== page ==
Operation Green Light succeeds in helping people get their driver’s licenses reinstated


With traffic violations spanning from Florida and Wyoming to his name, Ray Ross of Hawthorne lost his driver’s license for this state in 2020.

“A lot of my stuff was running traffic lights and stuff like that,” Ross, 35, of Hawthorne, said recently during a visit to the Bradford County Clerk of the Court office in Starke.

Having matured and now wanting to qualify for his commercial driver’s license, he first needed to get his regular driver’s license reinstated.

That meant paying roughly $5,000 in fees at the clerk’s office.

Ray Ross smiles as he gets his picture taken for his new reinstated license. It cost him $60 that day to be able to walk out with a new license. (Alex Moraski/WUFT News)

However, thanks to Operation Green Light, an annual statewide program run by each county’s clerk of the court and comptroller’s offices, Ross, who runs a local restaurant, said he paid just $60, with the rest to come as part of a $100-a-month installment plan.

The program allows Florida residents to pay overdue fines, traffic tickets and court-ordered obligations, while saving on additional fees.

Ross said he didn’t realize how simple Operation Green Light was to benefit from.

“I found out about the program through a traffic lawyer I was using …” he said. “They are going to give you back your license – all you have to do is keep up with the payments.”

Previously, Operation Green Light was only available in person. However, when the COVID-19 pandemic began, the counties began offering the program via Zoom. Now with lifted restrictions, residents were able to access the resources both in person and online.

Diane Gorton, a civil and criminal traffic clerk at the Gilchrist County Clerk’s office, said the program allowed residents to have their licenses reinstated at their local clerk’s office, or online, in just one day.

Alachua County Court Judge Kristine Van Vorst said Florida counties worked with state and local agencies as well as law firms to facilitate the process.

“Now the effort is so much greater because we’ve added agencies that help the project,” Vorst said. “Citizens can get pro bono legal advice. The lawyers come together. They have their own training. They evaluate each case, and they contact each citizen to assist them.”

Gainesville lawyer Raymond F. Brady said this was the second year his firm had partnered with Operation Green Light.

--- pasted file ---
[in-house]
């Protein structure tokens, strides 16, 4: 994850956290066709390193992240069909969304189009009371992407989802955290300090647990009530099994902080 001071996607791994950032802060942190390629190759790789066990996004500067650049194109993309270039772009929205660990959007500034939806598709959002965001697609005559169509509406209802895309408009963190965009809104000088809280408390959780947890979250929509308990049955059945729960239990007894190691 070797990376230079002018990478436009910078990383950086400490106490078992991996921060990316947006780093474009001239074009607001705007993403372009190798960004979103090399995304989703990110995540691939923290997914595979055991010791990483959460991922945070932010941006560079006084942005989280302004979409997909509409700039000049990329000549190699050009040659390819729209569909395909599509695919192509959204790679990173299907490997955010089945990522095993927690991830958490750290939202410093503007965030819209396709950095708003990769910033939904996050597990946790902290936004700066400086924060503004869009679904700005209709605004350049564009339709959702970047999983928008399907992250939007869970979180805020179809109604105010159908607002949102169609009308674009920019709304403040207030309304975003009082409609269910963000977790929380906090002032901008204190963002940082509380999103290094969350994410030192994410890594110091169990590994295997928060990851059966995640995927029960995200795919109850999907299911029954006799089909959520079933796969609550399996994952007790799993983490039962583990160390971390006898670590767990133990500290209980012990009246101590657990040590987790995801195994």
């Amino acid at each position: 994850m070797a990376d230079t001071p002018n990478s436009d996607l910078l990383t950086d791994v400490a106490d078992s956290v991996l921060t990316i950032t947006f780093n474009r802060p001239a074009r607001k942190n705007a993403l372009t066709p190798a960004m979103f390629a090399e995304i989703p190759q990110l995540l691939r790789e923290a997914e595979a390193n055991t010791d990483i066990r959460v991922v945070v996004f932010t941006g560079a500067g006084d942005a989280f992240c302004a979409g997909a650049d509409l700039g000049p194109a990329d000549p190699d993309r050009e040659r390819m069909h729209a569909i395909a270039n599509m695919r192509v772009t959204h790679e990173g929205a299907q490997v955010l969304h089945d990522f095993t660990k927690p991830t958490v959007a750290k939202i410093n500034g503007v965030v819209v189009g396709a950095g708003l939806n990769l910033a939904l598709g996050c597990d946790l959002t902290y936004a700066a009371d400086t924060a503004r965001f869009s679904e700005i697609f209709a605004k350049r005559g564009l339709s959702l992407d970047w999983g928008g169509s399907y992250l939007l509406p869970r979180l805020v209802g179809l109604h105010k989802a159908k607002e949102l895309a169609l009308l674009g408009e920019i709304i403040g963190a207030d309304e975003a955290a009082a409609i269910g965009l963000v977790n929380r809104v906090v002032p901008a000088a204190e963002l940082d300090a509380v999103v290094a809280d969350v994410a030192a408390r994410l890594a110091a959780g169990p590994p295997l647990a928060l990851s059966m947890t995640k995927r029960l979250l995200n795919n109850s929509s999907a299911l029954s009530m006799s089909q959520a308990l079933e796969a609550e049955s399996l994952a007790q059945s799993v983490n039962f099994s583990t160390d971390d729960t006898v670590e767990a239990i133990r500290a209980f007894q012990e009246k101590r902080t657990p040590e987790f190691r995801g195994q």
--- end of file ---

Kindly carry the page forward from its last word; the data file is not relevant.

“This year, I had around 15-16 pro bono lawyers helping, and another 15-16 UF law students also participating and helping,” Brady said.

He said each case came with different problems that need to be resolved.

“For the period that the program is open, our lawyers meet and look at what fees need to be paid off and what can be waived from their case,” Brady said.

At the same time, the counties used collection agencies to put people who wanted to reinstate their licenses on payment plans to repay the violations and surcharges.

Alachua County Clerk of the Court Jess Irby said Operation Green Light began in his jurisdiction under a different name, Fresh Start, in 2018. However, Florida passed a statute in 2019, making it so each county must offer the green light program at its clerk’s office.

Alachua County data shows it has collected a total of over $109,000 from 863 residents through the program – with 417 cases cleared for reinstatement – since June 2019. More than 375 people had their cases closed, and 57 had their licenses reinstated that given day at the clerk’s office, according to the data.

Scott DuPree, criminal court director for Irby’s office, said there were typically more cases closed than reinstated. That’s because someone may have multiple cases with suspensions, which they would have to clear before getting their one license back, he said.

Still, Irby said the program was very successful this year.

“We worked hard to get the word out and promote it, and we think it really showed,” he said.

Ross said it’s a great program.

“I recommend it to anyone,” he said.

About Alexander Moraski

Alexander is a reporter for WUFT News who can be reached by calling 352-392-6397 or emailing news@wuft.org.

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